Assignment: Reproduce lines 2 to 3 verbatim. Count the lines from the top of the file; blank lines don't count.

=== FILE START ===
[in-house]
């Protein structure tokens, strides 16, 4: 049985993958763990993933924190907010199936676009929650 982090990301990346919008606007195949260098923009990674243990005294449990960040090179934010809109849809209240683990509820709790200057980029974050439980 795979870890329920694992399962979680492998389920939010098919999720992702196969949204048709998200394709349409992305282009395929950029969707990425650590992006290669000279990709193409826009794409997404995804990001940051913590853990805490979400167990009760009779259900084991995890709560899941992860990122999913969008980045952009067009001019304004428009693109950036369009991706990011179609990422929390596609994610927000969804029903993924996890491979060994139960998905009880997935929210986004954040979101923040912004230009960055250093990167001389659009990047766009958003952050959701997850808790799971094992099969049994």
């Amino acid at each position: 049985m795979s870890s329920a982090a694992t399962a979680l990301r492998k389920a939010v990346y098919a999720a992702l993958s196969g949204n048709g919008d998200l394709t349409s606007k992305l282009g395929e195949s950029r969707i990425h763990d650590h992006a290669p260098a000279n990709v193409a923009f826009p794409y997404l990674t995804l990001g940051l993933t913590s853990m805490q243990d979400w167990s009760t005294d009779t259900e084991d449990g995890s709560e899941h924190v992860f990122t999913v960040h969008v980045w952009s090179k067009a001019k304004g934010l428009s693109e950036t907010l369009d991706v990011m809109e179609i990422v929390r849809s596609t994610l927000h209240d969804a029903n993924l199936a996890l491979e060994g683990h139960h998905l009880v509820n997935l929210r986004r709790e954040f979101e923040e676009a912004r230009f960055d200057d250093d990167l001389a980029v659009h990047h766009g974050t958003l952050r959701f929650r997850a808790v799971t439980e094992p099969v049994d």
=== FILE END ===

């Protein structure tokens, strides 16, 4: 049985993958763990993933924190907010199936676009929650 982090990301990346919008606007195949260098923009990674243990005294449990960040090179934010809109849809209240683990509820709790200057980029974050439980 795979870890329920694992399962979680492998389920939010098919999720992702196969949204048709998200394709349409992305282009395929950029969707990425650590992006290669000279990709193409826009794409997404995804990001940051913590853990805490979400167990009760009779259900084991995890709560899941992860990122999913969008980045952009067009001019304004428009693109950036369009991706990011179609990422929390596609994610927000969804029903993924996890491979060994139960998905009880997935929210986004954040979101923040912004230009960055250093990167001389659009990047766009958003952050959701997850808790799971094992099969049994």
């Amino acid at each position: 049985m795979s870890s329920a982090a694992t399962a979680l990301r492998k389920a939010v990346y098919a999720a992702l993958s196969g949204n048709g919008d998200l394709t349409s606007k992305l282009g395929e195949s950029r969707i990425h763990d650590h992006a290669p260098a000279n990709v193409a923009f826009p794409y997404l990674t995804l990001g940051l993933t913590s853990m805490q243990d979400w167990s009760t005294d009779t259900e084991d449990g995890s709560e899941h924190v992860f990122t999913v960040h969008v980045w952009s090179k067009a001019k304004g934010l428009s693109e950036t907010l369009d991706v990011m809109e179609i990422v929390r849809s596609t994610l927000h209240d969804a029903n993924l199936a996890l491979e060994g683990h139960h998905l009880v509820n997935l929210r986004r709790e954040f979101e923040e676009a912004r230009f960055d200057d250093d990167l001389a980029v659009h990047h766009g974050t958003l952050r959701f929650r997850a808790v799971t439980e094992p099969v049994d």